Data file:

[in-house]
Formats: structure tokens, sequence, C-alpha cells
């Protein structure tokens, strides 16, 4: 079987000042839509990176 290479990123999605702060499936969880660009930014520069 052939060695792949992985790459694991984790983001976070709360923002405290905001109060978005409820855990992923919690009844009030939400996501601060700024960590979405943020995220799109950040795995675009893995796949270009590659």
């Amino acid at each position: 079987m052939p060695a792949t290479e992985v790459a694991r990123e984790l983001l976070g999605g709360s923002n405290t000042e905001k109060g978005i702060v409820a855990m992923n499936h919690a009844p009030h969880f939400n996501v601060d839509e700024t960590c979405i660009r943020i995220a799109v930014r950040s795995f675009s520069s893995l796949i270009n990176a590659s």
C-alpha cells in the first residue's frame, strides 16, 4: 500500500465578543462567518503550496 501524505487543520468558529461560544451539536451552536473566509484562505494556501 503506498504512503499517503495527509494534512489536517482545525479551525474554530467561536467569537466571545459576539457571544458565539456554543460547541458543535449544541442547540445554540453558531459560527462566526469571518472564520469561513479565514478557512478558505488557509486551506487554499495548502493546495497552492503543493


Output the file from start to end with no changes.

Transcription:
[in-house]
Formats: structure tokens, sequence, C-alpha cells
């Protein structure tokens, strides 16, 4: 079987000042839509990176 290479990123999605702060499936969880660009930014520069 052939060695792949992985790459694991984790983001976070709360923002405290905001109060978005409820855990992923919690009844009030939400996501601060700024960590979405943020995220799109950040795995675009893995796949270009590659």
């Amino acid at each position: 079987m052939p060695a792949t290479e992985v790459a694991r990123e984790l983001l976070g999605g709360s923002n405290t000042e905001k109060g978005i702060v409820a855990m992923n499936h919690a009844p009030h969880f939400n996501v601060d839509e700024t960590c979405i660009r943020i995220a799109v930014r950040s795995f675009s520069s893995l796949i270009n990176a590659s």
C-alpha cells in the first residue's frame, strides 16, 4: 500500500465578543462567518503550496 501524505487543520468558529461560544451539536451552536473566509484562505494556501 503506498504512503499517503495527509494534512489536517482545525479551525474554530467561536467569537466571545459576539457571544458565539456554543460547541458543535449544541442547540445554540453558531459560527462566526469571518472564520469561513479565514478557512478558505488557509486551506487554499495548502493546495497552492503543493